The approval rating for Prime Minister Halldor Asgrimsson, who presided over a number of controversial issues, dropped steadily in 2005 since he took over the post in late 2004. The decline also affected support for the prime minister's party, the Progressive Party.
Iceland granted citizenship to former world chess champion Bobby Fischer, who arrived in the country in March 2005. Fischer, who is wanted in the United States for breaking international sanctions by playing a match in Yugoslavia in 1992, spent eight months in detention in Japan, where he had previously lived undetected for many years.
An Icelandic court dismissed fraud charges against Jon Asgeir Johannesson, the head of the retail investment company Baugur, which has become a leading retail investor at home and abroad. According to Baugur, the charges, which were based on alleged breaches of accountancy rules, were politically motivated. The offices of Frettabladid, the largest daily newspaper in Iceland, were raided by police in October 2005 after an injunction was issued banning the newspaper from publishing e-mail messages and documents related to the Baugur case. Baugur owns a controlling share of Nordurljos (Northern Lights), which owns Frettabladid. The International Federation of Journalists warned the Icelandic government that the raid endangered press freedom in the country.
While Iceland has strong historical, cultural, and economic ties with Europe, Icelanders are hesitant to join the European Union (EU), primarily because of the EU's Common Fisheries Policy, which Icelanders believe would threaten their own fishing industry, upon which Iceland's economy is largely dependent. While Oddsson ruled out joining the EU, Asgrimsson is more EU-friendly and has expressed willingness to compromise on fisheries issues. The largest opposition party, the Social Democrats, favors EU membership for Iceland. In the meantime, the country has access to European markets as a member of the European Economic Area.
In September 2005, the World Economic Forum ranked the Icelandic economy seventh out of 117 in the world in terms of competitiveness. The country moved up three positions from the previous year.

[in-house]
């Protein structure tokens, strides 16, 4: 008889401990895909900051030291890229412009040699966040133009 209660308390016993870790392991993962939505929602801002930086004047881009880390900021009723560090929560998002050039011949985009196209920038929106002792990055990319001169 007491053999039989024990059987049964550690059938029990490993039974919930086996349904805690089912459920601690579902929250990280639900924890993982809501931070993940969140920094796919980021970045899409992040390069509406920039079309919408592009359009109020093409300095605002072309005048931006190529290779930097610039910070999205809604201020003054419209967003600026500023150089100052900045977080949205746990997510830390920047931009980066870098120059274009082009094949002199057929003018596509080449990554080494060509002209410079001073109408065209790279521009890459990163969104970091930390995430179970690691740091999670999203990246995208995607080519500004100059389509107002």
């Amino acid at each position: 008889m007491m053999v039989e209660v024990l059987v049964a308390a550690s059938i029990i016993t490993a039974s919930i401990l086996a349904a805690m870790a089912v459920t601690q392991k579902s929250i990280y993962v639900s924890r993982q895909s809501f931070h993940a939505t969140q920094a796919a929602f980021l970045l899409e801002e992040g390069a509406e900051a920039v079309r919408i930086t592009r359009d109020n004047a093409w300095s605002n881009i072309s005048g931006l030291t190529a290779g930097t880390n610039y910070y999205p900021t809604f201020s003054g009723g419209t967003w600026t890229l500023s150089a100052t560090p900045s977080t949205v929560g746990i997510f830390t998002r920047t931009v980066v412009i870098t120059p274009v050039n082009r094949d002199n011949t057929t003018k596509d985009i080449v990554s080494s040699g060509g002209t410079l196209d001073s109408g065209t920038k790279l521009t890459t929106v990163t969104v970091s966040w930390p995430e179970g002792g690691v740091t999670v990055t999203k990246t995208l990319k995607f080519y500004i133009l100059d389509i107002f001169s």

Political Rights and Civil Liberties
Citizens of Iceland can change their government democratically. Foreigners can also vote in municipal elections if they have been residents in the country for at least five years (three years for Scandinavian citizens). The constitution, adopted in 1944, vests power in a president, whose functions are mainly ceremonial; a prime minister; a 63seat, unicameral legislature (the Althingi); and a judiciary. The president is directly elected for a four-year term. The legislature is also elected for four years (subject to dissolution). The prime minister, who performs most executive functions, is appointed by the president but is responsible to the legislature. Elections are free and fair.
Five political movements are represented in the Althingi. The largest is the Independence Party, whose leader, David Oddsson, was Europe's longest-serving prime minister until he handed over power to Progressive Party leader Halldor Asgrimsson in September 2004. Although the Independence Party has dominated Icelandic politics since the country's independence, elections are competitive.
Corruption is not a problem in Iceland. Transparency International ranked Iceland the least corrupt country of the 159 countries surveyed in its 2005 Corruption Perceptions Index.
The constitution provides for freedom of speech and of the press. A wide range of publications includes both independent and party-affiliated newspapers. An autonomous board of directors oversees the Icelandic National Broadcasting Service, which operates a number of transmitting and relay stations. There are both private and public television stations. However, media ownership is concentrated, with the Nordurljos (Northern Lights) Corporation controlling much of the private television networks, most radio stations, and two out of three of the country's national newspapers. A proposed law to restrict media ownership was the cause of one of the country's most severe political crises in 2004.